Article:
Medium format system advice

Discussion in 'Medium Format Cameras and Accessories' started by segedi, Oct 26, 2010.

  1. segedi

    segedi Member

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    Looking at medium format systems and wish for some advice...

    I currently have a Bronica RF645 which is a brilliant travel camera, small, light and can use 120/220. Also have the Mamiya 7II. Wonderful images, smaller and lighter than most any other 67 kit out there. But neither of these is very good for the tight portraiture that I desire due to their limited minimum focusing distance.

    What I'd like:
    Something portable enough to carry/handheld as 75% of shots would be out on the street.
    6x6 would be ideal, 6x7 or 645 OK
    120/220 backs
    150-200mm lenses
    AE/Metered finder
    Upgradable to digital back; not a priority, but ya never know. Might be cheaper to buy a 50MP back a few years down the road compared to a new Nikon SC 9000 scanner!

    Comment with your ideal system and ideal system if budget wasn't an option. So practical advice followed by your dream system. Never hurts to dream!

    Thanks,
    Kevin
     
  2. EdSawyer

    EdSawyer Member

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    Mamiya 7 or RZ67

    Those are the closest 2 I can think of.
     
  3. R Paul

    R Paul Member

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    which medium format camera?

    How about a Mamiya 645 Pro? They have removable film backs, AE prisms.and can focus to 2.25 to 5 feet depending on the lens
    I actually own the older 1000s, but they use the same lenses which aren't expensive at all, and are very ,very nice.
    Hope it helps
    r paul
     
  4. keithwms

    keithwms Member

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    Easy call... RB67 or RZ67. These bellows-focusing cameras are made for closeup, and most of the lenses have very pleasing out-of-focus rendition. They are on the edge of what most people consider handholdable, but... with an L-grip or on a monopod or tripod they handle very comfortably.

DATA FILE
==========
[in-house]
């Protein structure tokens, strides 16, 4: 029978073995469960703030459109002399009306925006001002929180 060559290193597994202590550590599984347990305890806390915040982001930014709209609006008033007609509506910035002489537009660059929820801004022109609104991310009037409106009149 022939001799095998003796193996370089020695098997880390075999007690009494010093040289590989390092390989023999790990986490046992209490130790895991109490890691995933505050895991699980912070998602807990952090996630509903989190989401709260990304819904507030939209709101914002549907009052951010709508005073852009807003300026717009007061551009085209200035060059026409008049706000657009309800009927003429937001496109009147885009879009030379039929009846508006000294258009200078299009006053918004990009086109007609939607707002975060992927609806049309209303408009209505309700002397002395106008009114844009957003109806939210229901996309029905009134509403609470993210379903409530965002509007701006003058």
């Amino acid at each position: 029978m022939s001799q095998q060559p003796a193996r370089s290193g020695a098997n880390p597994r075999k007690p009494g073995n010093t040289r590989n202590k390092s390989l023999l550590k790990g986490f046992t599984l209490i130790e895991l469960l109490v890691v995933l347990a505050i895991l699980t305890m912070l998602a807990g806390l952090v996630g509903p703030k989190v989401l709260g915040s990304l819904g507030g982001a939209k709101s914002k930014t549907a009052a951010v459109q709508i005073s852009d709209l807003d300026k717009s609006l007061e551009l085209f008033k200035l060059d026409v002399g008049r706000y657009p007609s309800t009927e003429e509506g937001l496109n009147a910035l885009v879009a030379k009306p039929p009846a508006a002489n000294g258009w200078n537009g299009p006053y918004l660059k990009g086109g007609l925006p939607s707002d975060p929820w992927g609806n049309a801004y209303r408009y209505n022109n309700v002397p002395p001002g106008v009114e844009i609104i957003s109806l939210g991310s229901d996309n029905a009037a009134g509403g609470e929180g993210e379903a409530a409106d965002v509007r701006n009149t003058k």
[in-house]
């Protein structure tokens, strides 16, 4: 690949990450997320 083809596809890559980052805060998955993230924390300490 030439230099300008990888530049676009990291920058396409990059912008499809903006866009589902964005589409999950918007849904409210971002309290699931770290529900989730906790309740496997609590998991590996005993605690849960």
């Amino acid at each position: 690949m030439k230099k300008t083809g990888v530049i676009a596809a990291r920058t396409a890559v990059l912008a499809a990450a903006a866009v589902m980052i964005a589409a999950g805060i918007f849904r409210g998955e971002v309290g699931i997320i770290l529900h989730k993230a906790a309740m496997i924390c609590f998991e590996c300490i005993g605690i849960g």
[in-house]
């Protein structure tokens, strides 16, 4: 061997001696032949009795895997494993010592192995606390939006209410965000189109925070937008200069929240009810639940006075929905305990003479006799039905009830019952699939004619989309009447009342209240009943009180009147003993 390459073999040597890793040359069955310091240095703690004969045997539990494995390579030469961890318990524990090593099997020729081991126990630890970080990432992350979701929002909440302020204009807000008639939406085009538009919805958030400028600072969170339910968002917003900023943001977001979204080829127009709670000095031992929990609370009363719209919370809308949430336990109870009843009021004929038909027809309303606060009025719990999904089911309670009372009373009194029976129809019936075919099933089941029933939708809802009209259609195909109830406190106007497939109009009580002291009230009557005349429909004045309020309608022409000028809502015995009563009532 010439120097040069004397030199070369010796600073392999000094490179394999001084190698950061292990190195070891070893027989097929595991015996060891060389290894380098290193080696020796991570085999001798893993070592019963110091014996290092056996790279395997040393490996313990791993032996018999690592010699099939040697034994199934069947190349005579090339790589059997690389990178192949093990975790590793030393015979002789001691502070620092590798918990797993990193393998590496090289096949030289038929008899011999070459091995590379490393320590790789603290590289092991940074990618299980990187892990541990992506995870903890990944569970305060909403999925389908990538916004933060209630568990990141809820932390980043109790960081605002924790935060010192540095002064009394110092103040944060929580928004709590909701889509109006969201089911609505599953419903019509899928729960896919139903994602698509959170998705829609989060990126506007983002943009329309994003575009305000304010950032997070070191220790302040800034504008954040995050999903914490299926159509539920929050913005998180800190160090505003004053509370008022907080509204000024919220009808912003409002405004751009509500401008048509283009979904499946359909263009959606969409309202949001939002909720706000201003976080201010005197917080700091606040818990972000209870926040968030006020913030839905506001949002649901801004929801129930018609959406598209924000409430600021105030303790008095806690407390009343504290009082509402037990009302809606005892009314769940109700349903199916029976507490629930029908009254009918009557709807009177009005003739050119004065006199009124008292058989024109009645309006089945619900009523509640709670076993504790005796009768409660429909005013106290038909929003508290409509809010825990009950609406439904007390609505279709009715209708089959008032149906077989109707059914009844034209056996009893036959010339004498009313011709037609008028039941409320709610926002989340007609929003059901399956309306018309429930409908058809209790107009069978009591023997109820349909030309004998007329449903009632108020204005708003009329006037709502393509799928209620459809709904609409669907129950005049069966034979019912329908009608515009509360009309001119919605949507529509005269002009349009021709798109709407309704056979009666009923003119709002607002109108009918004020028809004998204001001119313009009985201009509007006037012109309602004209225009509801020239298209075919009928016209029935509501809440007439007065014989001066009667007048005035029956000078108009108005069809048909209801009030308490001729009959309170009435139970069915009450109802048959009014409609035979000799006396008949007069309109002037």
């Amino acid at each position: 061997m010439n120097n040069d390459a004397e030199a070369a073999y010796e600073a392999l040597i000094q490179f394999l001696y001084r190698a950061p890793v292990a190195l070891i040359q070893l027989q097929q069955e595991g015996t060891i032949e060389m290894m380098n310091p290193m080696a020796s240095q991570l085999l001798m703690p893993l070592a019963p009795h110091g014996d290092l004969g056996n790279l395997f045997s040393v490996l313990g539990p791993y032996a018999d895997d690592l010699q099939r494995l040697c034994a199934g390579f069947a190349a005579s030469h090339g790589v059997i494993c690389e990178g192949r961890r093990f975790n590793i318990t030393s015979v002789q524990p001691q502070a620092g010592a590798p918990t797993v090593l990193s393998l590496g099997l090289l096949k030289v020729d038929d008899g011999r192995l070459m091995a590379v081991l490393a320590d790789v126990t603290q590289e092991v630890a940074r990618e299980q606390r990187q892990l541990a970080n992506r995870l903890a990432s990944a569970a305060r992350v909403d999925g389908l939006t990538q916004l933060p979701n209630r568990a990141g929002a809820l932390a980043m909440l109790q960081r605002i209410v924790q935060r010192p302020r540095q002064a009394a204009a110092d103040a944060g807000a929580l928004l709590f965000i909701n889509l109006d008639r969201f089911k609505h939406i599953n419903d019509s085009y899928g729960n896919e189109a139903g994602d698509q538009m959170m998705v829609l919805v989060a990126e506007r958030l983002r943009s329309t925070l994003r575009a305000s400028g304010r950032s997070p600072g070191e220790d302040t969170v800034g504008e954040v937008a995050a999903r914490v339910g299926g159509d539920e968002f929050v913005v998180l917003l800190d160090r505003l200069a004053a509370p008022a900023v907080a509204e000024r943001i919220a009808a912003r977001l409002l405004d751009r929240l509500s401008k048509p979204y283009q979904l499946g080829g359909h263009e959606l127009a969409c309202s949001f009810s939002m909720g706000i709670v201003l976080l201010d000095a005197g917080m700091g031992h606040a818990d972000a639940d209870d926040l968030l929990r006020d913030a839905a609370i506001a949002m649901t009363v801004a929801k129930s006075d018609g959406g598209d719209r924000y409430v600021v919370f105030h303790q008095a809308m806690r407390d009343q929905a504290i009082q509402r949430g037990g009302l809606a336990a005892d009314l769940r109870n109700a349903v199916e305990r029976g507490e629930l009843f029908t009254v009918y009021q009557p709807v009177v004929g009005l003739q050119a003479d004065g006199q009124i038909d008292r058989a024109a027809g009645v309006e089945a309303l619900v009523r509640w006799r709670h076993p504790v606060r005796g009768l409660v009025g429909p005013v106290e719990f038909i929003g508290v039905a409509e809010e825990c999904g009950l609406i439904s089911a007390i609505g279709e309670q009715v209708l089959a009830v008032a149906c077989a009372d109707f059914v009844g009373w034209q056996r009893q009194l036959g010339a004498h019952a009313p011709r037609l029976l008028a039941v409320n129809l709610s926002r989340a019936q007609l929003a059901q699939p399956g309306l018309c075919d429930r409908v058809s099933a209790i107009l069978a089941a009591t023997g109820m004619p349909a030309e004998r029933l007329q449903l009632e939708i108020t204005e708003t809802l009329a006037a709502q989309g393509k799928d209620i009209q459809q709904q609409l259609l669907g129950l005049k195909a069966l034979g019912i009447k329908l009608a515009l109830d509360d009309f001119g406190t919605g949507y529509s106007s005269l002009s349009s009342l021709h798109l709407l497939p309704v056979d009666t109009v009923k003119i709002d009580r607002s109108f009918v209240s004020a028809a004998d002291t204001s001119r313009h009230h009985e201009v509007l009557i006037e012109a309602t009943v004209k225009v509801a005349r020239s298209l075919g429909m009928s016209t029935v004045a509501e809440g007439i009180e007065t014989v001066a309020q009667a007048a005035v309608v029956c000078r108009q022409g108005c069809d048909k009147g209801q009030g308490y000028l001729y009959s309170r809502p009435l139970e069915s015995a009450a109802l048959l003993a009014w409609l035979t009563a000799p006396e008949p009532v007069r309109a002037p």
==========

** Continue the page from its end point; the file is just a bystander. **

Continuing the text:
Consider an all-mechanical RB with a 127 or 150 SF or 180 or similar; or you might try the more automated RZ with a 110/2.8. Hard to say what you'll want. Try 'em all, they're inexpensive and marvelous. Add a tube and go macro. I love 'em all. I have two rb pro sd bodies and an rz pro 2.
     
  5. paul ewins

    paul ewins Member

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    You already own a Mamiya 7II - that's going to make it hard to swap to anything else for street shooting. I have a Pentax 6x7 which is a couple of pounds lighter than the RB/RZs and (arguably) has better ergonomics for street shooting but I still wouldn't want to be walking around for any length of time with it in my hands and it sure won't be unobtrusive. If you would like something that is upgradeable to digital then your best bet is a Mamiya 645 or a Pentax 645. With the Pentax you would be better off getting a 645N or 645NII since they have AF and will be newer. The digital upgrade path then is a complete body (645D) which currently works out less than the add on backs for other systems. All of the Manual focus (A645) or Auto Focus (FA645) will work with the 645N/NII/D models. I don't know all that much about the Mamiya 645, but again it is the AF body you want.